“Oh! That’s ‘Big Chief Forget-me Not’,” said the manager. “The hotel is built on an Indian reservation and part of the agreement is to allow the chief free use of the premises for the rest of his life. He’s known as ‘Big Chief Forget-me Not’ because of his phenomenal memory. He is 92 and can remember even the slightest detail of his life.”
The travel writer took this in and as he was waiting for his cab decided to put the chief’s memory to the test. “G’day mate!” said the Aussie, receiving only a slight nod in return. “What did you have for breakfast on your 21st birthday?”
“Eggs,” was the chief’s instant reply, without even looking up and indeed the Aussie was impressed. He went off on his travel writing itinerary, right across to the east coast and back, telling others of ‘Big Chief Forget-me Not’s’ great memory.
On his return to the Hilton six months later, he was surprised to see ‘Big Chief Forget-me Not’ still sitting in the lobby, fully occupied with whittling away on a stick.
Remembering that one local had informed him that ‘How’ was a more appropriate greeting for an Indian chief rather than ‘G’day’, the Aussie greets him with, “How?”
“Scrambled,” replied the Chief.
If you want the last word in an argument, say, “You’re right.”
A little old Jewish lady is flying out of New York City on her way to Miami Beach. She looks at the businessman sitting next to her and asks him, “Excuse me sir, but are you Jewish?”
The man responds politely, “No, ma’am, I’m not Jewish.”
After a little while she again queries him, “You’re really Jewish, aren’t you?”
Again he responds, “No ma’am, I am not Jewish.”
Barely 10 minutes later, the little old lady asks him once more, “Are you sure you’re not Jewish?”
To which in exasperation, and in a final effort to shut her up, he replies, “Okay. Yes, ma’am, I am Jewish.”
“Funny,” she says, looking puzzled, “you don’t look Jewish!”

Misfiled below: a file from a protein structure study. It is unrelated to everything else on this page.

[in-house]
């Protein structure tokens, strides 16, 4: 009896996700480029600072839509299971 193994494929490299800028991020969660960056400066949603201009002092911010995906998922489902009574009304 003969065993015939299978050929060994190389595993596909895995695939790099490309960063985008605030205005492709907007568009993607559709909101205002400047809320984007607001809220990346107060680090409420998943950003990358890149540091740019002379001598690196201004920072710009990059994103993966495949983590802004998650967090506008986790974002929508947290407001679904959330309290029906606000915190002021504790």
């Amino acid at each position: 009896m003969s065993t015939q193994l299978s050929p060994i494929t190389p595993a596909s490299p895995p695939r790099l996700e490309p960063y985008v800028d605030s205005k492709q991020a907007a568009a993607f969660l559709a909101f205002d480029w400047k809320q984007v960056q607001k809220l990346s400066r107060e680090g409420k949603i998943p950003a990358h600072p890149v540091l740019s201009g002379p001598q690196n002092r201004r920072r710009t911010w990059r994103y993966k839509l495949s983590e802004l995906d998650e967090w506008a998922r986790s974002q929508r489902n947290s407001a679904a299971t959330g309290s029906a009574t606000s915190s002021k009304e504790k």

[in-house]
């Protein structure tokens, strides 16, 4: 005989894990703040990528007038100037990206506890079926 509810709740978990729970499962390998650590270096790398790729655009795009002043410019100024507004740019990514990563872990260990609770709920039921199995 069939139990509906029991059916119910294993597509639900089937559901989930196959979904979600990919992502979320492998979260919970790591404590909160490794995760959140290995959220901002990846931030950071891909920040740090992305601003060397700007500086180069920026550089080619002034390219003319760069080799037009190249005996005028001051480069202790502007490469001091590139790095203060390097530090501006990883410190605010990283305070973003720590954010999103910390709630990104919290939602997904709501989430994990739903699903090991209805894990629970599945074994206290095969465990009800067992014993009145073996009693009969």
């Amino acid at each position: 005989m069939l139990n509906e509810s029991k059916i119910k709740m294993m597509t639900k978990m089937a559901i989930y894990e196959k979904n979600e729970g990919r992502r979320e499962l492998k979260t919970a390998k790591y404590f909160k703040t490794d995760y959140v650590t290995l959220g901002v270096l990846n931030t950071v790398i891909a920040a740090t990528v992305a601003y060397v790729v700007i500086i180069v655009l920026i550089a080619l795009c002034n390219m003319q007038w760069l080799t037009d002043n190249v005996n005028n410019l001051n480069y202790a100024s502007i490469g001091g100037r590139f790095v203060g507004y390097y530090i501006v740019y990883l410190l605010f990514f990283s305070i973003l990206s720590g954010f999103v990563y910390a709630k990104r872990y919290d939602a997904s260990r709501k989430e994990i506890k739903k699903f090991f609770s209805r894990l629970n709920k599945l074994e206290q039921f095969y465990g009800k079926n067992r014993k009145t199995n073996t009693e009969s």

Power is the ability to do good things for others.
Heather meets up with her [blonde] sister Karen as she is picking her car up from the mechanic. Heather asks,
“Everything ok with your car now, Karen?”
“Yeah, thank goodness! I was worried that my mechanic might try to rip me off, so I was relieved when he told me all I needed was blinker fluid.”
“The secret of longevity is to keep breathing.”
The boss was very exasperated with his new secretary. She ignored the telephone when it rang.
“You must answer the telephone,” he told her irritably.
“All right,” she replied, “but it seems so silly. It’s always for you.”
Children need models rather than critics.
A Norwegian took a trip to Fargo, North Dakota. While in a bar, an Indian on the next stool spoke to the Norwegian in a friendly manner. “Look,” he said, “let’s play a little game. I’ll ask you a riddle. If you can answer it, I’ll buy YOU a drink. If you can’t, then you buy ME one. Okay?”
“Ja, dat sounds purty good,” said the Norwegian.
The Indian said, “My father and mother had one child. It wasn’t my brother. It wasn’t my sister. Who was it?”
The Norwegian scratched his head and finally said, “I give up. Who vas it?”
“It was ME,” chortled the Indian. So the Norwegian paid for the drinks.
Back in Sioux Falls the Norwegian went into a bar and spotted one of his cronies, “Sven,” he said, “I got a game. If you can answer a qvestion, I buy you a drink. If you can’t, YOU have to buy ME vun. Fair enough?”
“Fair enough,” said Sven. Okay, my fadder and mudder had vun child. It vasn’t my brudder. It vasn’t my sister. Who vas it?”
“Search me,” said Sven. “I give up. Who vas it?”
“It vas some Indian up in Fargo, ND.”
“Do what makes you happy, be with who makes you smile, laugh as much as you breathe, and love as long as you live.”
Rachel Ann Nunes
Management is not responsible for duplicates from previous dailies. The editor is somewhat senile.